The scatter plot below compares UMichigan consumer inflation expectations to the 2yr market-implied inflation expectations from the Cleveland Fed (the 2-year TIPS are sufficiently liquid to prove a useful measure of short-term inflation expectations from the market.) The data is monthly and covers roughly the past 30 years.

Except for periods of unusually high inflation (highlighted in yellow), there doesn't seem to be a stable relationship. The consumer and the market seem to be disconnected.

Source: UMichigan, Cleveland Fed

Part of the issue of course is that the UMichigan survey focuses on what consumers think about general price increases going forward, while the Fed's market-implied measure is based specifically on the CPI (TIPS are tied to CPI). Consumer surveys are often criticized because consumers tend to respond to recent price increases, particularly the ones that are most visible. Market-based (breakeven) measures on the other hand tend to price the CPI going forward.
Wikinvest: - Typically, beliefs of households about future inflation are much higher than normal, and have a smaller role in impacting future inflation than investor expectations of inflation. The former is true because households tend to base their estimates of future inflation based solely on previous inflation, rather than on previous inflation in addition to other factors, like changing supply or demand.
It's easy to discount households as not being fully capable of "estimating" inflation changes going forward. A question for the academic community however is whether the consumer may simply be "sensitive" to a different "basket" of goods and services than what is covered by the CPI (it may be worth regressing the UMichigan survey against components of the CPI for example.) If so, what is that basket, and how does it interact with consumer sentiment? The basket may for example assign a higher weight to prices of gasoline, healthcare, rent, etc.

When the consumer is over 70% of the US GDP, someone should be asking about which products or services households are most sensitive to when it comes to price changes. That's a very different measure from the CPI, which is supposed to gauge price changes of the overall household consumption. Consumers may care more about prices of milk than of cell phones, even though both are consumed by households and included in the CPI.

Getting to the bottom of this question is particularly important now, as over the past couple of years the divergence between these two measures has become acute. The correlation between monthly changes in the UMichigan survey and the 2yr market-based inflation expectations is at the lowest level in 30 years. US consumers may be seeing/experiencing something the economists are not. Simply ignoring the consumer's view of inflation and relying on projections of the CPI may not be prudent, especially given the Fed's current monetary stance.

Source: UMichigan, Cleveland Fed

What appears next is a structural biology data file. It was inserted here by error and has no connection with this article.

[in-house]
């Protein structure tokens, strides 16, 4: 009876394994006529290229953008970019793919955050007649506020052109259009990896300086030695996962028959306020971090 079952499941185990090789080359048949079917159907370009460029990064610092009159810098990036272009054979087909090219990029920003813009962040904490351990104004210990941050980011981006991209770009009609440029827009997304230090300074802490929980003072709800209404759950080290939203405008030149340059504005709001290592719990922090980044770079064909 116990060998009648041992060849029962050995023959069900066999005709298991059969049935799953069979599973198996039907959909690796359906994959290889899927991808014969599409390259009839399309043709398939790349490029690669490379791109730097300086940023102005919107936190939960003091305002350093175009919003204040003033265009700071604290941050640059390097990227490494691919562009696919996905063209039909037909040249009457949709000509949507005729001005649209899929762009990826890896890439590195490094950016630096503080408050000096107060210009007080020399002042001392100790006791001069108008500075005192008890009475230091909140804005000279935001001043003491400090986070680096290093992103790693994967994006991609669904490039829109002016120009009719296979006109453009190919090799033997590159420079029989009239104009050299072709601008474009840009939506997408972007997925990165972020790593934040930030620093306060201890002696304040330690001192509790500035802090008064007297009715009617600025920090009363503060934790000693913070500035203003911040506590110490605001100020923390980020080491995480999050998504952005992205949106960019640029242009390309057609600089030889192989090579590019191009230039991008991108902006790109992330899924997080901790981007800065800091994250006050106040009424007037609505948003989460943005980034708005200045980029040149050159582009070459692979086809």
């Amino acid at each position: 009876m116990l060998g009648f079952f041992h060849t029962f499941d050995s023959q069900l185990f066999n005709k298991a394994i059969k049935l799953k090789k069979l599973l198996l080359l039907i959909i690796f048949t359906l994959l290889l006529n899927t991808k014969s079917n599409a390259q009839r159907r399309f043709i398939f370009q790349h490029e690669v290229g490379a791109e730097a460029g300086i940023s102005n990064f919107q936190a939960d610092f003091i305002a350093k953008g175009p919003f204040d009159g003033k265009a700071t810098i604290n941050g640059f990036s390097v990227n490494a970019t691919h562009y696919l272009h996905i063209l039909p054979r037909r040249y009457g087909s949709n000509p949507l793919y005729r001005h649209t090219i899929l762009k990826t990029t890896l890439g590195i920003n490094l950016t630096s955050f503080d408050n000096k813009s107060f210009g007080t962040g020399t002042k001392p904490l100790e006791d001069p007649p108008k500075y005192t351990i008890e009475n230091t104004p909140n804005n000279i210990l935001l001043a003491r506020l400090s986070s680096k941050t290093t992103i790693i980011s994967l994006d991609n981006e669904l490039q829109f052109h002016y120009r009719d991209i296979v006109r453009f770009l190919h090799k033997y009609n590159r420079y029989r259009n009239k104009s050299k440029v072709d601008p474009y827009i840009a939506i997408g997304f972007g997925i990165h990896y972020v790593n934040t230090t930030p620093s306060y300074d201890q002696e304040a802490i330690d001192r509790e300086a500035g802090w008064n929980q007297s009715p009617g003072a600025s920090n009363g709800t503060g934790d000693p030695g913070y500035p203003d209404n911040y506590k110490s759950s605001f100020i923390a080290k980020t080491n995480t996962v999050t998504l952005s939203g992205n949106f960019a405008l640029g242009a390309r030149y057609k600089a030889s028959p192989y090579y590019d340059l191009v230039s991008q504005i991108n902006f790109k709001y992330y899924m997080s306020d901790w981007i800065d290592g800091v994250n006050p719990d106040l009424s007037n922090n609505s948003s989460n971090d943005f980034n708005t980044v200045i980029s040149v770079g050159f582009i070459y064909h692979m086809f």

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Friday, September 20, 2013

Could rising rates fuel credit growth in the US?

This may seem counterintuitive, but Deutsche Bank’s researches argue that "moderately" higher rates may actually improve lending. This certainly contradicts the traditional school of thought followed by the Fed, who seemingly became spooked by the recent rate spike.

In fact loan growth was beginning to slow even as rates touched historical lows. As the chart below shows the 10yr treasury yield of under 1.5% (weekly average) was reached around the time the rate of growth in US lending had peaked. With a steeper yield curve lending becomes more profitable for banks and return on capital starts to make sense for certain credits that could not be underwritten at lower rates. Is it possible that letting rates rise instead of continuing with the “pedal to the metal” stimulus approach, will actually benefit credit growth?
DB: - … moderately higher rates are allowing lenders to ease credit standards for borrowers. In point of fact, last month’s Fed Senior Loan Officer Survey (SLOS) showed an easing of standards across all four major lending categories (i.e., commercial/industrial, consumer, residential and commercial real estate loans). To the extent that higher interest rates allow banks to earn a higher return on their investment—it is notable that most of the rise in rates has been due to a steepening of the curve—then higher yields can actually galvanize lending. In other words, extremely low rates will not stimulate the economy much if banks are only lending to their most creditworthy customers. Consequently, higher rates should correspond to more credit provisioning, which all else being equal should be supportive to real GDP growth. With the supply and demand for credit increasing, we view this as a potentially very powerful tailwind to the economy over the next year or so. The fact that credit is more available, albeit at a higher price, is more stimulative to the economy than when the price of credit was cheaper but unavailable.
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Thursday, September 19, 2013

US corporate credit growth slowing

One bright spot in the story of US loan growth since the recession has been corporate credit. Loans to companies had experinced relatively light default volumes and banks grew this part of their balance sheets faster than other types of credit. But even the corporate sector loan volume has barely kept up with bank deposits. The so-called "loan - deposit ratio" growth for corporate loans has been tepid.  Moreover, this ratio seems to have peaked this summer.